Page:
Nine in ten girls fear ‘period shaming’

350,000 girls miss school every year because of their periods, which adds up to 2.1 million hours of lost education

Girls periods

More than nine girls in 10 worry about going to school when on their period because they fear they will be shamed, a report has said.

This amounts to around 350,000 girls missing school, equivalent to 2.1 million hours of lost education a year, according to a YouGov survey.

Twenty seven per cent of girls who miss school because of their menstrual cycle cite “embarrassment” over leaking, teasing by boys and being unable to go to the toilet during lessons as reasons for cutting classes.

And 43 per cent of girls said that boys joked about periods, with 40 per cent of them saying this happened during class under the noses of teachers.

Just under three-quarters of boys said they had not received dedicated education on periods in the survey, which questioned 1,020 school children aged between 11 and 16.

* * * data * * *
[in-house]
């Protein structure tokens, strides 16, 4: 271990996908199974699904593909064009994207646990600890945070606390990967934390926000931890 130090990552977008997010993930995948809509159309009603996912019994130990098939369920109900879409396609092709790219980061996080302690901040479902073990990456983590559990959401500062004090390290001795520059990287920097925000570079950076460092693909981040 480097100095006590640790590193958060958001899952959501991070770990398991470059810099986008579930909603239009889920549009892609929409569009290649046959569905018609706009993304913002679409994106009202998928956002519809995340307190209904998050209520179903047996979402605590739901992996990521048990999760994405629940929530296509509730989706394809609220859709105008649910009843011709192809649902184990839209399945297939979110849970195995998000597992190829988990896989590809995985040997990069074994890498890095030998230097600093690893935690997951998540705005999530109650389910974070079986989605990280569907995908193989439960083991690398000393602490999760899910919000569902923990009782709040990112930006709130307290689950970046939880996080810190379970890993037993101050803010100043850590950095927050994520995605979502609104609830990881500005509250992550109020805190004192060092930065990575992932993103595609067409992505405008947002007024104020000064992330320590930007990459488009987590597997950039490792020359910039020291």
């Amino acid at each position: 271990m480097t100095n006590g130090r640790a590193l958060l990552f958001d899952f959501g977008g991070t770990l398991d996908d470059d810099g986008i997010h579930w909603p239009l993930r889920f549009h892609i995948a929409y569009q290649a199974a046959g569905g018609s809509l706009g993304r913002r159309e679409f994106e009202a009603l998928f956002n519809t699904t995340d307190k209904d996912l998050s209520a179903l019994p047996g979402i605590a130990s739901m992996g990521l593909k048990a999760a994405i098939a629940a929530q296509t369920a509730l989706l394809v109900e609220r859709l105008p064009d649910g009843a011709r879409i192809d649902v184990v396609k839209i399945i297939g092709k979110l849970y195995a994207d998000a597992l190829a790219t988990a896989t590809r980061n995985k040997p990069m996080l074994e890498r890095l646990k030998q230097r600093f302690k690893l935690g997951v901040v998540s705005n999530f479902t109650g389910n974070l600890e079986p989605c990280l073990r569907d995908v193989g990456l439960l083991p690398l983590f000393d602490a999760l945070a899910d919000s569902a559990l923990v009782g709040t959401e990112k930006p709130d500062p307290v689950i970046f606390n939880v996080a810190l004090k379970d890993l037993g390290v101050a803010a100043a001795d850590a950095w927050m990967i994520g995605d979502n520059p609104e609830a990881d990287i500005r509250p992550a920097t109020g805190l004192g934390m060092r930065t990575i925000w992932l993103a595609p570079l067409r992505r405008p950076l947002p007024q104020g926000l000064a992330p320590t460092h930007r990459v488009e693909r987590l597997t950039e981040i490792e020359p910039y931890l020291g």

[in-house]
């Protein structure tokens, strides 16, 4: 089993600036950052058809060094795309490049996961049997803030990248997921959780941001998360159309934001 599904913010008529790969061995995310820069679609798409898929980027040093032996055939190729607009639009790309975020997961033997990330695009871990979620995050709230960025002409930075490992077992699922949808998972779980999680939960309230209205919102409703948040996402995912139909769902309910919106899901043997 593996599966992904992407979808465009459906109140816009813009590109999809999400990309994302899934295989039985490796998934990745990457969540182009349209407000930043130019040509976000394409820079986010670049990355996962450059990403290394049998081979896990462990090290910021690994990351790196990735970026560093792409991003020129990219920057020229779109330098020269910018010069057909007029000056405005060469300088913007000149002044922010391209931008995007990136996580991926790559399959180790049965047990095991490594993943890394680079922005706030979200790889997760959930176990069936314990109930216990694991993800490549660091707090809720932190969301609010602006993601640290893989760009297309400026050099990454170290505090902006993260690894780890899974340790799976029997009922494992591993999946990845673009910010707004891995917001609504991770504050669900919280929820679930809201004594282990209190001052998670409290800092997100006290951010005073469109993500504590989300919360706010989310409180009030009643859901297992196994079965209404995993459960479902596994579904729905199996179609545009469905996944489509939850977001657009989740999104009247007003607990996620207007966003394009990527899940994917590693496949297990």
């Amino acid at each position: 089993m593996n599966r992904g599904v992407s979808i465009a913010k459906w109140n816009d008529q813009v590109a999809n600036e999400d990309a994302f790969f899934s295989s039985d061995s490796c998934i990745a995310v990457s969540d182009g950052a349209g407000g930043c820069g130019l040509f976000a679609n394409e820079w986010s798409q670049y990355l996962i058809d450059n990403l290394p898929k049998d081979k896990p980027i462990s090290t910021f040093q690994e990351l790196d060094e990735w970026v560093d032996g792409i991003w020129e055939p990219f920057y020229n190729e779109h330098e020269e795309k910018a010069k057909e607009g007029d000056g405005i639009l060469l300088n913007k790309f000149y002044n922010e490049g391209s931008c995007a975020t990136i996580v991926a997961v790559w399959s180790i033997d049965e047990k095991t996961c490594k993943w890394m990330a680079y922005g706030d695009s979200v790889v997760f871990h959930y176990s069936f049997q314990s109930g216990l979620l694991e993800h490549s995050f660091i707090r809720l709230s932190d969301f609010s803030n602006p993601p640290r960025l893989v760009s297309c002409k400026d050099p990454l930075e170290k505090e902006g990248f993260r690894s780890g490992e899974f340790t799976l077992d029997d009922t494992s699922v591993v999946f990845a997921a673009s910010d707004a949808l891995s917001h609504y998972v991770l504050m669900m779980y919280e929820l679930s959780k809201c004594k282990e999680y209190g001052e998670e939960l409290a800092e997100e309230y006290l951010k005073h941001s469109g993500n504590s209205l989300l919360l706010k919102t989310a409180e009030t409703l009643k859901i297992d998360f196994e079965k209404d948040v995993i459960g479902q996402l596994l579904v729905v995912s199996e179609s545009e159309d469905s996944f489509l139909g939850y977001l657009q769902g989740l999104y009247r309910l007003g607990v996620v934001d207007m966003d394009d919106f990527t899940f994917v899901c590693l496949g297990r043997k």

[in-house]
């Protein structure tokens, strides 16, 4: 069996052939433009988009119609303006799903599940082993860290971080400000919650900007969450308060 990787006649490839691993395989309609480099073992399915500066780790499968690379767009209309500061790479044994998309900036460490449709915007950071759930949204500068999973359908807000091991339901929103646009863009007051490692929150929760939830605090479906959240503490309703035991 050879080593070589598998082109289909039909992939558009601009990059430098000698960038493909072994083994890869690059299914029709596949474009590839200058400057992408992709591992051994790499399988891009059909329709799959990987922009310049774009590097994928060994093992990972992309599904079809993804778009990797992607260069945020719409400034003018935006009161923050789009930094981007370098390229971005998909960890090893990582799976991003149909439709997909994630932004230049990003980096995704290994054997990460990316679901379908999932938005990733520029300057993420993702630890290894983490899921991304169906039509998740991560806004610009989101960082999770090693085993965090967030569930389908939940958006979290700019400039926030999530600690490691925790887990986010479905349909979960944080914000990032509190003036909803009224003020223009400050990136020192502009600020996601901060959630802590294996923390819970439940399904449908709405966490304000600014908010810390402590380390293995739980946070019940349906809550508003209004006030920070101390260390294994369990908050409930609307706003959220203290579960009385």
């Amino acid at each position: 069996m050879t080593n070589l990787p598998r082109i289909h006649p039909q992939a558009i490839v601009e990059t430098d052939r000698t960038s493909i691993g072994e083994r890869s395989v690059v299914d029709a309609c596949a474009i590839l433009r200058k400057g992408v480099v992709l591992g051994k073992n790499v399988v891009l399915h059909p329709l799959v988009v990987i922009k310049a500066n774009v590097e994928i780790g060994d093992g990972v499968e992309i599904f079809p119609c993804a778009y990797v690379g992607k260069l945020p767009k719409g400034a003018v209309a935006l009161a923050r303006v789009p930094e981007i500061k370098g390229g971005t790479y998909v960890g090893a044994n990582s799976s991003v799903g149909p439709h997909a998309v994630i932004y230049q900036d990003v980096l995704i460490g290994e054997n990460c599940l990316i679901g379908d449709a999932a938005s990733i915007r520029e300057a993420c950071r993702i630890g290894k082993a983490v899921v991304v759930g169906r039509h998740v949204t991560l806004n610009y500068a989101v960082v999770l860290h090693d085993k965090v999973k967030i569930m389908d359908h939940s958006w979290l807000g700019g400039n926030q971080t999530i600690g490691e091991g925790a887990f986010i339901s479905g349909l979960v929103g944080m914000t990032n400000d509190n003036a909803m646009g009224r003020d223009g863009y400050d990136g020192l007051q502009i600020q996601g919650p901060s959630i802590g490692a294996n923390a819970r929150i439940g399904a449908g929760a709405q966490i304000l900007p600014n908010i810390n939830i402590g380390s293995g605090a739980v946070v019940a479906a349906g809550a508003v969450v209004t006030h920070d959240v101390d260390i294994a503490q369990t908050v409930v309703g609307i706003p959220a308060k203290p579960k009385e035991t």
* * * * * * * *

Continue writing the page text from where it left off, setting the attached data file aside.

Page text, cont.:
Across UK secondary schools 42 per cent of boys found talking about periods “awkward”, with 26 per cent fearing they would “say the wrong thing”. Just 17 per cent of boys who had been taught broader sex education lessons that touch on periods found them “useful”.

Female hygiene brand Bodyform, which sponsored the survey, said it will continue its three-year programme to donate 200,000 packs of menstrual products to schools by 2020.

The firm, together with youth health charity the Self Esteem Team, has launched a Fear Going to School Less initiative, which will see them work with teachers to provide resources to improve period education for boys and girls. More than half of all the children surveyed said period education should be taught in mixed groups.

Grace Barrett, who co-founded the Self Esteem Team in 2013, said: “People are still uncomfortable talking about periods because of how we educate about them. Humour is a common tactic used to handle things that make us uncomfortable.” 

She added: “Because periods fall into that category, girls are often left feeling like the butt of the joke. We need to educate boys better about periods, so they feel comfortable and don’t need to use humour as a defence. Sometimes jokes stick and we don’t want another generation of girls to carry that shame with them for the rest of their lives.”

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